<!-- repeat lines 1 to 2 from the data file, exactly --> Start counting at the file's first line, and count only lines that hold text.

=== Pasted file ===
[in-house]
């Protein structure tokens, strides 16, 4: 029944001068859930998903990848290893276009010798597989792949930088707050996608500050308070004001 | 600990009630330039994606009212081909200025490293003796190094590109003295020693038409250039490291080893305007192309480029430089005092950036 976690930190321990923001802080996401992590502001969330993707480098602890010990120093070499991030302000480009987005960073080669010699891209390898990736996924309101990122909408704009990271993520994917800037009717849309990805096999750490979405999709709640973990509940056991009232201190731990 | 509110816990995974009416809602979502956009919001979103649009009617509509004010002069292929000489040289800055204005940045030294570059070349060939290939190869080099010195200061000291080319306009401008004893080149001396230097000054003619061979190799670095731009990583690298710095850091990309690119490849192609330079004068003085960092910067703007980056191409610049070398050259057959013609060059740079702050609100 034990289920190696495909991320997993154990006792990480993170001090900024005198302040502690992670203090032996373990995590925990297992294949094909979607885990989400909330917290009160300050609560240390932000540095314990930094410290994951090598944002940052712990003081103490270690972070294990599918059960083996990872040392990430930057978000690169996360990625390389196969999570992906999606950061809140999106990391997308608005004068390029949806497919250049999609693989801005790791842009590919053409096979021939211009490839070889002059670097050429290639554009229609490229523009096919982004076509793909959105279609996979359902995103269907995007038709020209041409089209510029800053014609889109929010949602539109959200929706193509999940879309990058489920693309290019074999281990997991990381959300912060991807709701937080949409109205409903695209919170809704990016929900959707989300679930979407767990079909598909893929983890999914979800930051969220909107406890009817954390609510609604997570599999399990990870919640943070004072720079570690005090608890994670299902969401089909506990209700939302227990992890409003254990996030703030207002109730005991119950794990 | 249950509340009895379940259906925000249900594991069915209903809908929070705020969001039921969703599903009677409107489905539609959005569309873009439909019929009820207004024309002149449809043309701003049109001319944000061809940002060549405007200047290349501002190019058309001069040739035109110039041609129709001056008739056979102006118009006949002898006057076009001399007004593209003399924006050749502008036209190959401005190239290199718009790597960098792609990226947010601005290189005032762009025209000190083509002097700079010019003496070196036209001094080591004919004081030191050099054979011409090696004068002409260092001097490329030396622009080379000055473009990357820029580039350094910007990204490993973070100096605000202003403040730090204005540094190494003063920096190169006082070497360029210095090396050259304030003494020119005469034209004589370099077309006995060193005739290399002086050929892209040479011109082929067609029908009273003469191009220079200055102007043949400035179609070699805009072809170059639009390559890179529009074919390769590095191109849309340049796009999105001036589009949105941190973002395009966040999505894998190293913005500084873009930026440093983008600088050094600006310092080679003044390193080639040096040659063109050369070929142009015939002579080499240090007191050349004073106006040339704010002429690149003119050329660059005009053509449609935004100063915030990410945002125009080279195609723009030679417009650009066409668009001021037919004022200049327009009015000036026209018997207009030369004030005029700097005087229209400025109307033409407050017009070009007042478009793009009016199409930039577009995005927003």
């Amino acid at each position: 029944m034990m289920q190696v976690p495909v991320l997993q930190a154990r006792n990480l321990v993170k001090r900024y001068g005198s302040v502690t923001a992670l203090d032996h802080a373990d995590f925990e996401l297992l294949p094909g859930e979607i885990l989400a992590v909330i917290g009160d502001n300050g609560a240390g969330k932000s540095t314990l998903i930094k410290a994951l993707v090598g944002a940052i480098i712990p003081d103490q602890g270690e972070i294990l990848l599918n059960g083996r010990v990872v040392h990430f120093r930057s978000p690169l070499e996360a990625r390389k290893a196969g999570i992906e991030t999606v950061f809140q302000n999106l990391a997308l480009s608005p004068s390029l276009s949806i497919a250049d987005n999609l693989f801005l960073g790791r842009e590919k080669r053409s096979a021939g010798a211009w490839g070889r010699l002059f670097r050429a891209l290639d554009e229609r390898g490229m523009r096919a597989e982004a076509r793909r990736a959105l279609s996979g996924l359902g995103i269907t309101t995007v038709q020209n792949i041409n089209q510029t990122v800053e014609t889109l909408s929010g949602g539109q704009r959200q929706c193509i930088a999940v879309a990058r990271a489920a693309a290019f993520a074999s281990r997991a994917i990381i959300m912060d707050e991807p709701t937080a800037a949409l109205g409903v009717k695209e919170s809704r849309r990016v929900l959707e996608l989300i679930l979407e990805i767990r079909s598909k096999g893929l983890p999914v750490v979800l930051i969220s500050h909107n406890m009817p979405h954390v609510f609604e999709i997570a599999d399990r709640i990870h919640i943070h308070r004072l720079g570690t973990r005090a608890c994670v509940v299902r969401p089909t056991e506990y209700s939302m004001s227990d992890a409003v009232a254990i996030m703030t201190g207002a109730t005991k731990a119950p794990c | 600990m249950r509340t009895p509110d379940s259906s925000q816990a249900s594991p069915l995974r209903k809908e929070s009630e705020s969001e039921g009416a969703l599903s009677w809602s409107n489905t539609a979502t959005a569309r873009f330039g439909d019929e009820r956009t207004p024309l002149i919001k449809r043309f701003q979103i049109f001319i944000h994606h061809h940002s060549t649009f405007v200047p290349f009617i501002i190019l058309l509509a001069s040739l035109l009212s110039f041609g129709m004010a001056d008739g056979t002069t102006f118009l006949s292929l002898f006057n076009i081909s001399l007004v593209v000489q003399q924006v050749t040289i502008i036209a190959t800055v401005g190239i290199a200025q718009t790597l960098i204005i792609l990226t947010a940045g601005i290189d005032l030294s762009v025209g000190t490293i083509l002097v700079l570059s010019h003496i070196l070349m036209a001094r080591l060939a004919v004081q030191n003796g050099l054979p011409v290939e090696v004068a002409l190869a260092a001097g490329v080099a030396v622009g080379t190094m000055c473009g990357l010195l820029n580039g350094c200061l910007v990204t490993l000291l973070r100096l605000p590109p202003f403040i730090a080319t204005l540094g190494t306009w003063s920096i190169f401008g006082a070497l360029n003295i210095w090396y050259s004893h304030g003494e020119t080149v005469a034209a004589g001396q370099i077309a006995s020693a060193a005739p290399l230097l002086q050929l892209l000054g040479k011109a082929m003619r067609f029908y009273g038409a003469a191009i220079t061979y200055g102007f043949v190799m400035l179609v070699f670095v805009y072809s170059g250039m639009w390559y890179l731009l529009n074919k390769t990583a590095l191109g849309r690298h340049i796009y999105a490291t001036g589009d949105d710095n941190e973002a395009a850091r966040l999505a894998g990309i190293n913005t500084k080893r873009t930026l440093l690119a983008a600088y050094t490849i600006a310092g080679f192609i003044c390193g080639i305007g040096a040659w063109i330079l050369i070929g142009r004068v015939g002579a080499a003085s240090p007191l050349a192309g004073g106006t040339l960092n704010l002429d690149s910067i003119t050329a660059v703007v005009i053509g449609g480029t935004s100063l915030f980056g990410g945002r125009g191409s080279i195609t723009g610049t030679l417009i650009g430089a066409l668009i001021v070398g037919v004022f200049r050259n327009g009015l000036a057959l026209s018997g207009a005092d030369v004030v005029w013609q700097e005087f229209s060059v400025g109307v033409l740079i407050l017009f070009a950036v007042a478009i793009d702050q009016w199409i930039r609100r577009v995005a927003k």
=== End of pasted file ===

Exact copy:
[in-house]
């Protein structure tokens, strides 16, 4: 029944001068859930998903990848290893276009010798597989792949930088707050996608500050308070004001 | 600990009630330039994606009212081909200025490293003796190094590109003295020693038409250039490291080893305007192309480029430089005092950036 976690930190321990923001802080996401992590502001969330993707480098602890010990120093070499991030302000480009987005960073080669010699891209390898990736996924309101990122909408704009990271993520994917800037009717849309990805096999750490979405999709709640973990509940056991009232201190731990 | 509110816990995974009416809602979502956009919001979103649009009617509509004010002069292929000489040289800055204005940045030294570059070349060939290939190869080099010195200061000291080319306009401008004893080149001396230097000054003619061979190799670095731009990583690298710095850091990309690119490849192609330079004068003085960092910067703007980056191409610049070398050259057959013609060059740079702050609100 034990289920190696495909991320997993154990006792990480993170001090900024005198302040502690992670203090032996373990995590925990297992294949094909979607885990989400909330917290009160300050609560240390932000540095314990930094410290994951090598944002940052712990003081103490270690972070294990599918059960083996990872040392990430930057978000690169996360990625390389196969999570992906999606950061809140999106990391997308608005004068390029949806497919250049999609693989801005790791842009590919053409096979021939211009490839070889002059670097050429290639554009229609490229523009096919982004076509793909959105279609996979359902995103269907995007038709020209041409089209510029800053014609889109929010949602539109959200929706193509999940879309990058489920693309290019074999281990997991990381959300912060991807709701937080949409109205409903695209919170809704990016929900959707989300679930979407767990079909598909893929983890999914979800930051969220909107406890009817954390609510609604997570599999399990990870919640943070004072720079570690005090608890994670299902969401089909506990209700939302227990992890409003254990996030703030207002109730005991119950794990 | 249950509340009895379940259906925000249900594991069915209903809908929070705020969001039921969703599903009677409107489905539609959005569309873009439909019929009820207004024309002149449809043309701003049109001319944000061809940002060549405007200047290349501002190019058309001069040739035109110039041609129709001056008739056979102006118009006949002898006057076009001399007004593209003399924006050749502008036209190959401005190239290199718009790597960098792609990226947010601005290189005032762009025209000190083509002097700079010019003496070196036209001094080591004919004081030191050099054979011409090696004068002409260092001097490329030396622009080379000055473009990357820029580039350094910007990204490993973070100096605000202003403040730090204005540094190494003063920096190169006082070497360029210095090396050259304030003494020119005469034209004589370099077309006995060193005739290399002086050929892209040479011109082929067609029908009273003469191009220079200055102007043949400035179609070699805009072809170059639009390559890179529009074919390769590095191109849309340049796009999105001036589009949105941190973002395009966040999505894998190293913005500084873009930026440093983008600088050094600006310092080679003044390193080639040096040659063109050369070929142009015939002579080499240090007191050349004073106006040339704010002429690149003119050329660059005009053509449609935004100063915030990410945002125009080279195609723009030679417009650009066409668009001021037919004022200049327009009015000036026209018997207009030369004030005029700097005087229209400025109307033409407050017009070009007042478009793009009016199409930039577009995005927003």